At first it felt a little weird, but eventually, each scene became clearer and clearer with more detail and specifics. I pictured myself holding books I’d published and reading articles I’d written in the Lima News. I imagined that I was sketching street scenes in New Orleans. I looked slimmer, stronger, more flexible – fitting into pants I hadn’t worn in a while. There I was hiking on the Appalachian Trail, and visiting friends in California and Massachusetts. I tried my best to be as concrete as possible.
It took a few mornings of this daydream writing – setting the timer for twenty or thirty minutes - and just enjoying watching this scene emerge onto the paper. Morning time was best for me because the house was quiet, the coffee fresh, and I felt more in the mood.
I wrote this scene until it was very concrete. I didn't put up any barriers or roadblocks or excuses like money, health, etc. What I imagined was my dream, my new story, and I could dream anything I liked.
The most important first step to take is to have a clear idea of what I love and what’s important to me otherwise, worry, anxiety and fear will fill my thoughts with dread and impending doom. So after writing my new scene a few times, I listed the goals and values that were important to me from each scene. (More on how this worked out in the next blog.)
IMPORTANT – DO NOT SHARE THIS WITH ANYONE YET!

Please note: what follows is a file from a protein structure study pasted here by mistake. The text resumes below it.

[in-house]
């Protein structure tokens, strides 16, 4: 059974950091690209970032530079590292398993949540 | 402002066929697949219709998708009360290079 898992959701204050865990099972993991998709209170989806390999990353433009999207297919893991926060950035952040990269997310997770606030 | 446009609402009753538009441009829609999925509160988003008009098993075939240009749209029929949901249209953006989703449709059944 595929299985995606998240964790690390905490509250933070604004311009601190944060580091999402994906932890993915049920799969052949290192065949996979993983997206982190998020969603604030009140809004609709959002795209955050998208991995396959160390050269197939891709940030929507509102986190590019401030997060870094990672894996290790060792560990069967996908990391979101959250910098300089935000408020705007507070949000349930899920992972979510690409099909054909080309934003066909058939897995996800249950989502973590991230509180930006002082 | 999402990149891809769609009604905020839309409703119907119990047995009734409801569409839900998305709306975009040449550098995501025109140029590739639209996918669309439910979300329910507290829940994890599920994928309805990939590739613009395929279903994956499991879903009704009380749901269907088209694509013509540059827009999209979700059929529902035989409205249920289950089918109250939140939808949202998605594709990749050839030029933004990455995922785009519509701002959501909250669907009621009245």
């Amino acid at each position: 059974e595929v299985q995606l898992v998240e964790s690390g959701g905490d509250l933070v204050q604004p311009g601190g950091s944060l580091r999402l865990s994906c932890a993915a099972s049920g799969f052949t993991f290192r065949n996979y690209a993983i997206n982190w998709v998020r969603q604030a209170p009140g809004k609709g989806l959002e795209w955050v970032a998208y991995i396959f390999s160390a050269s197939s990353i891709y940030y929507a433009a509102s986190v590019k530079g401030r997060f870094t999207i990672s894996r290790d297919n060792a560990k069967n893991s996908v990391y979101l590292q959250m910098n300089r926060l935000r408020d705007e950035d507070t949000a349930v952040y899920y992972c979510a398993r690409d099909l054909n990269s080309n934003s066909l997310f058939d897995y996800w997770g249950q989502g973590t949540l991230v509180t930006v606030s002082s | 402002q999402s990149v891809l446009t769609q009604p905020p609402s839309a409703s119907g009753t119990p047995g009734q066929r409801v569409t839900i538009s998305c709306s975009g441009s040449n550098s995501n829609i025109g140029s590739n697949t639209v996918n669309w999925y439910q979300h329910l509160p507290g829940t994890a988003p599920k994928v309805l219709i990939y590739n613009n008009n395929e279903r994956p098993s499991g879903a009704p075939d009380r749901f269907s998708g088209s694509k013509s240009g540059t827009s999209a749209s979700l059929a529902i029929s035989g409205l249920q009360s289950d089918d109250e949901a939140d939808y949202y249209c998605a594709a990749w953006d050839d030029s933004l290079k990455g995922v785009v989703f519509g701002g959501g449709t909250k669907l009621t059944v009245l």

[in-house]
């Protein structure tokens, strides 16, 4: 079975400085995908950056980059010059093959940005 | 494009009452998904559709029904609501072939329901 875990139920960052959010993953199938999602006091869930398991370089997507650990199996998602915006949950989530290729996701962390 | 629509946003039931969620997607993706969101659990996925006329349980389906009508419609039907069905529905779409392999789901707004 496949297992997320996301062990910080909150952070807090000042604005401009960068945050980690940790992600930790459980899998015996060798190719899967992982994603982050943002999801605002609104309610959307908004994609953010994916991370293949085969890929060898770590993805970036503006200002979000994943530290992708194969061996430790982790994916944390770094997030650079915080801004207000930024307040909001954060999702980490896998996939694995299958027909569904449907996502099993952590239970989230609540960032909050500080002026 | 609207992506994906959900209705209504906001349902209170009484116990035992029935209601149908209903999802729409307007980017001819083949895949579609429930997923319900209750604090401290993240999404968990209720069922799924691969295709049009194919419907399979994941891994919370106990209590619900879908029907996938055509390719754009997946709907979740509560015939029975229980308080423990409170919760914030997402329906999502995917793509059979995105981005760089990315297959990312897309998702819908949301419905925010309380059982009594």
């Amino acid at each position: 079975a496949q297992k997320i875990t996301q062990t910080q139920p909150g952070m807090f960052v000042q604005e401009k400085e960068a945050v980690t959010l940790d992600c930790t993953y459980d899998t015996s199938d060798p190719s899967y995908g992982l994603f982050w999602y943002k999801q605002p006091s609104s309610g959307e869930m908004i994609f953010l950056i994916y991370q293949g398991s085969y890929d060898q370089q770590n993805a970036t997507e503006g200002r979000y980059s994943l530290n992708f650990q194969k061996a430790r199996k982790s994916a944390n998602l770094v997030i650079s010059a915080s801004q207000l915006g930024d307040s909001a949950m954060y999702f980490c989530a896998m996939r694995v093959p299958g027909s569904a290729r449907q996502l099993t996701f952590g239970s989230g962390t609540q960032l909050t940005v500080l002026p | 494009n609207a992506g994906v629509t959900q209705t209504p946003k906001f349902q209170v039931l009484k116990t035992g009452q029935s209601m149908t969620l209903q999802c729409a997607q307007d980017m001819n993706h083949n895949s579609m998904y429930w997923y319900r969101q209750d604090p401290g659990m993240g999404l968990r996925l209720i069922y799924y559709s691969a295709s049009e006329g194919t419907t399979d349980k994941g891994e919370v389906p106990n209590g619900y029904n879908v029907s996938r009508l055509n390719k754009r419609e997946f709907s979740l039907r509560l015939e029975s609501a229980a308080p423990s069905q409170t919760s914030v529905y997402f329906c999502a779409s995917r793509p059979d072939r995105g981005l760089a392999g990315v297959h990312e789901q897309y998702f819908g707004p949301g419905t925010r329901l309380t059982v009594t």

And maybe not ever. So many of our dreams and ideas get shot down by well-meaning people who are trying to be helpful and don’t want to see us disappointed; that is, bring us back down to “reality” after we’ve just had such a lovely time in our new story. Don’t let them crush your spirit no matter how well-meaning and helpful they want to be. For now – KEEP IT TO YOURSELF! Just enjoy the view.
If you need some prompts to get you started, the folks who wrote, “The Mindfulness and Acceptance Therapy Workbook” have a nice list that you could use. They suggest giving each of your items a priority and even writing an intention to go with each one. Pick a couple of them, set the timer, and start writing.
What does your ideal life look like in these areas?
• Something Else?
Why is this important to me?
What is the priority?
What affirmation could I write for this goal?
Stephen Covey also has a helpful idea. He identifies four areas of focus you could use to get started. Pick one, set the timer, and start writing.
The Four Dimensions of Your Life
o Body (Physical Dimension) – exercise, eat healthy, sleep well, relax.
o Brain (Mental Dimension) – read, educate, write, learn new skills.
o Heart (Emotional Dimension) – build relationships, service, and laugh.
o Soul (Spiritual Dimension) – meditate, keep a journal, pray, take in quality media.
As I focused more and more on what I loved, named, and pictured it, I felt less overwhelmed by worry, anxiety, and fear. I could now refocus my dark thoughts of dread and impending doom to the brighter thoughts of my new story. I could think about what I want to do to make this dream a reality; to live the life I want to live.
The Seven Habits of Highly Effective People, Stephen Covey;
The Mindfulness and Acceptance Therapy Workbook for Anxiety; John Forsyth Ph.D., George Eifert Ph.D.;
Solving the Procrastination Puzzle, Timothy Pychyl Ph.D.;
The Greatest Secret of Them All, Marc Allen.